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The Supreme Court met at the end of last week on several matters, and made two key decisions. It voted to allow the Manhattan, N.Y. district attorney to pursue former President Donald Trump's tax returns, and it dismissed an appeal from Pennsylvania Republicans who were trying to disqualify 2020 presidential election ballots that were received after Election Day.
Both decisions received coverage from all sides. Left-rated outlets often concentrated more on the tax return decision than right-rated outlets; some left-rated voices framed the court's decisions as a pointed rebuke of Trump. Many on the right focused on Justice Clarence Thomas' dissent in the Pennsylvania decision, highlighting the argument that potential election issues and questions need to be resolved regardless of how accurate election fraud claims are.
Perspectives: Major media outlets that concentrated on the aftermath of George Floyd's death didn't cover Minneapolis' recent decision to give its police department money for new recruits; and Democrats and Republicans show surprising commonalities on certain areas of immigration policy.
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Snippets from the Center
"The Supreme Court on Monday rejected a last-ditch bid by former President Donald Trump to keep his financial records, including years of his tax returns, out of the hands of the Manhattan district attorney, Cyrus Vance Jr. The decision, the second time the nation’s highest court has refused to block a grand jury subpoena for those confidential records, was announced in an order with no noted dissents. The news further imperils the ex-president, who is facing investigations in New York and elsewhere."
"The U.S. Supreme Court on Monday brought a formal end to eight lingering disputes pursued by former President Donald Trump and his allies related to the Nov. 3 presidential election including a Republican challenge to the extension of Pennsylvania’s deadline to receive mail-in ballots. The justices turned away appeals by the Republican Party of Pennsylvania and Republican members of the state legislature of a ruling by Pennsylvania’s top court ordering officials to count mail-in ballots that were postmarked by Election Day and received up to three days later."
Snippets from the Right
"In an unsigned one-sentence order issued earlier today, the Supreme Court is allowing New York state prosecutors to obtain former President Donald Trump's tax returns and some other financial documents...This ruling doesn't necessarily mean that Trump will be charged with any financial crimes as a result, much less convicted. But it will make it easier for New York prosecutors to find any evidence of such criminality, if it is out there. And, given Trump's history, few informed observers would be surprised if it turned out he engaged in some illegal activity here."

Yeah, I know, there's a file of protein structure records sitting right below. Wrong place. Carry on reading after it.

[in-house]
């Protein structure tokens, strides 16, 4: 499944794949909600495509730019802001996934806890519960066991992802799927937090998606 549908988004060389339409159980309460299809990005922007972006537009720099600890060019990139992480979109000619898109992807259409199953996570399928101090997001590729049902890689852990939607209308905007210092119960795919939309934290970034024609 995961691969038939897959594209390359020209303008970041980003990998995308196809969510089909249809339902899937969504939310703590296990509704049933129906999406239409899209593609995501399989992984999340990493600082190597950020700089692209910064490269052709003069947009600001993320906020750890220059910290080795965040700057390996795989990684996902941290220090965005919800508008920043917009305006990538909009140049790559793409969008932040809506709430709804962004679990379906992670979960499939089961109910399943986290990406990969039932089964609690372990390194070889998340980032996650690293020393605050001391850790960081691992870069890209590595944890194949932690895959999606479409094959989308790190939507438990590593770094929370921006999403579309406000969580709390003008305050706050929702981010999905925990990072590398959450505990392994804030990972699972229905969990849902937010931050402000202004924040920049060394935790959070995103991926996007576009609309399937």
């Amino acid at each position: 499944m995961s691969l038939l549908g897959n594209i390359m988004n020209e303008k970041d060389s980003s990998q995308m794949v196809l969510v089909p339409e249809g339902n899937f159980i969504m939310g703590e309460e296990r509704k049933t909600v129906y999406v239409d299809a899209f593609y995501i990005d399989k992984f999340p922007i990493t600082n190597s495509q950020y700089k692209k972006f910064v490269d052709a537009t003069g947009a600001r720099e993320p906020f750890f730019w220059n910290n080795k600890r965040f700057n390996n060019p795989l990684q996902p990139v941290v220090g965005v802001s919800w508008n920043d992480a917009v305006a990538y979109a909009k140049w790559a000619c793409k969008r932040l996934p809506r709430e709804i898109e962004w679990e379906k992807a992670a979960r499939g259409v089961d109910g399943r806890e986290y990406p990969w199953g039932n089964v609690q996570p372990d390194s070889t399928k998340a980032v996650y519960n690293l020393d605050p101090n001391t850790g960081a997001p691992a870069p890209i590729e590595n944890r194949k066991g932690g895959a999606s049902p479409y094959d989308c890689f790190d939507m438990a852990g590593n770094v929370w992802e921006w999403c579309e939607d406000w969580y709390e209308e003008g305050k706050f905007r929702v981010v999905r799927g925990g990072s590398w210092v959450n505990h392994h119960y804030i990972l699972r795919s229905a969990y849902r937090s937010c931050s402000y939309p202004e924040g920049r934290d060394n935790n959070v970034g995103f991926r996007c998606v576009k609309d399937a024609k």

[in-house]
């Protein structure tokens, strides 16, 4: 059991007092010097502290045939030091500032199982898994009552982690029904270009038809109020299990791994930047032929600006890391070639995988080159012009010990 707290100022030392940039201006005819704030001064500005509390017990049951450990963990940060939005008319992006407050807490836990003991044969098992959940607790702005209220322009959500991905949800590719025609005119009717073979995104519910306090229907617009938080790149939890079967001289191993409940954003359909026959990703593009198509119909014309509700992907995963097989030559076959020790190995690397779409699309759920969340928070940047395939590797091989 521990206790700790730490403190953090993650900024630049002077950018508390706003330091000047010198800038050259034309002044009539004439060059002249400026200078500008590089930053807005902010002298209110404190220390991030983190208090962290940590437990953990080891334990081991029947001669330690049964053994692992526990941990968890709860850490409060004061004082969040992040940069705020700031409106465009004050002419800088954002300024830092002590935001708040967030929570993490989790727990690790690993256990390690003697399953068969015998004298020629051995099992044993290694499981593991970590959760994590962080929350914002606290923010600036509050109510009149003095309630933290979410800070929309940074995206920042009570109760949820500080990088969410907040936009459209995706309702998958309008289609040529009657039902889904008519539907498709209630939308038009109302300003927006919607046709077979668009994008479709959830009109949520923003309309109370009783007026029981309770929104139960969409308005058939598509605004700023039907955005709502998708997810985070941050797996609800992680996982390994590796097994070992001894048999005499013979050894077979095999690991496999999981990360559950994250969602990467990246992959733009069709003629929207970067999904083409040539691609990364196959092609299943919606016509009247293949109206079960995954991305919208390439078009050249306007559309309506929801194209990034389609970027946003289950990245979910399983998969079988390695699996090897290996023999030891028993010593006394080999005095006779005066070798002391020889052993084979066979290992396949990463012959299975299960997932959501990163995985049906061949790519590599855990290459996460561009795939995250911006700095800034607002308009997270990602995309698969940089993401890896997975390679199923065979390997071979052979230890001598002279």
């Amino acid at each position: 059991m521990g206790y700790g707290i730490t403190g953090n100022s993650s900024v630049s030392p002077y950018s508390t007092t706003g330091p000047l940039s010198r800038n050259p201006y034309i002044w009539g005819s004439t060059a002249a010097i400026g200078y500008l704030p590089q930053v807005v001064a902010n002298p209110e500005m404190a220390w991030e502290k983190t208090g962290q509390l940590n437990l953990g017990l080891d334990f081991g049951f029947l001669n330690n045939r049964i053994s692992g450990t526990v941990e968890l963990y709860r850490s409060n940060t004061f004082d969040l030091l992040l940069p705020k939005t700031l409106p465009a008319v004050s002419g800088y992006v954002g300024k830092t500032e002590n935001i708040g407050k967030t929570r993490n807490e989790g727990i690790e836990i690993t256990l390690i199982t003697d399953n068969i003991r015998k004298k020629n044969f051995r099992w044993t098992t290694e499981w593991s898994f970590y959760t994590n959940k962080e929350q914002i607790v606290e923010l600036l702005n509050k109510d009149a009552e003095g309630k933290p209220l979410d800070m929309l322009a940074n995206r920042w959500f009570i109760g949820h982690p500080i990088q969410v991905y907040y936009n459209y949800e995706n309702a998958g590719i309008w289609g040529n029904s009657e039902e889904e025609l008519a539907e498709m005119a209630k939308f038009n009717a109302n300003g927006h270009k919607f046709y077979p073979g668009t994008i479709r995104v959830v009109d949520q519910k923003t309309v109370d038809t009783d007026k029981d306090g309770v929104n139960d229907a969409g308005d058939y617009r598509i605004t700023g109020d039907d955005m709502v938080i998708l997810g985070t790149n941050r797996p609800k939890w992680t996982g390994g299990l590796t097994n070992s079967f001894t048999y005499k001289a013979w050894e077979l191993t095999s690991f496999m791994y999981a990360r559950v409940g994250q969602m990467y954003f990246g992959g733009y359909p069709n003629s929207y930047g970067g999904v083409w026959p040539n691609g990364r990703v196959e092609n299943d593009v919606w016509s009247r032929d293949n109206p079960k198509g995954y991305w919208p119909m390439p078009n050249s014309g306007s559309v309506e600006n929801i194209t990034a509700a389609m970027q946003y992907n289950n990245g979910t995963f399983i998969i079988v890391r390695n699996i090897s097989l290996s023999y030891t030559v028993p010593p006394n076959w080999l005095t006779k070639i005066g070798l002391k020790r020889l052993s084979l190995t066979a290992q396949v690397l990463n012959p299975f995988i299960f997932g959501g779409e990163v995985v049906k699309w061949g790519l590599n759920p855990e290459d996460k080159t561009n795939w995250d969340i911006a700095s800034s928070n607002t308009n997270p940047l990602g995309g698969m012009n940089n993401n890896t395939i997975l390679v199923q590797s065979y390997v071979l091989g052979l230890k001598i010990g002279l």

National Review (opinion)
"I’m amazed to see that Thomas’s dissent somehow generated this wildly distorted article from CNN’s veteran Supreme Court reporter Joan Biskupic...A trusting reader might imagine that Thomas’s dissent is replete with references to Dominion and Smartmatic and to various of Trump’s other allegations of fraud. In fact, Thomas makes no mention of such allegations."
Snippets from the Left
"Donald Trump took a drubbing at the Supreme Court on Monday, as the justices in a flurry of orders dealt critical blows to his efforts to shield his tax records from a New York prosecutor and his oft-repeated false claims that there was widespread voter fraud during the last election. It's as if the justices, in one day, sought to wipe their hands of lingering issues that had been heralded by the former President in a cascade of tweets, legal filings and statements during the last months of his administration."
Los Angeles Times (opinion)
"As expected, the U.S. Supreme Court on Monday court decided not to hear a claim by Pennsylvania Republicans that the U.S. Constitution was violated by a Pennsylvania Supreme Court decision allowing some late-arriving mail ballots to be counted. But three justices suggested that they might be open to arguments that state legislatures are supreme in election matters, even to the point of ignoring decisions by state supreme courts. The notion that legislatures have the final say in elections figured in then-President Trump’s efforts to overturn the results of last year’s election. If adopted by the court, it could undermine the right to vote in several ways."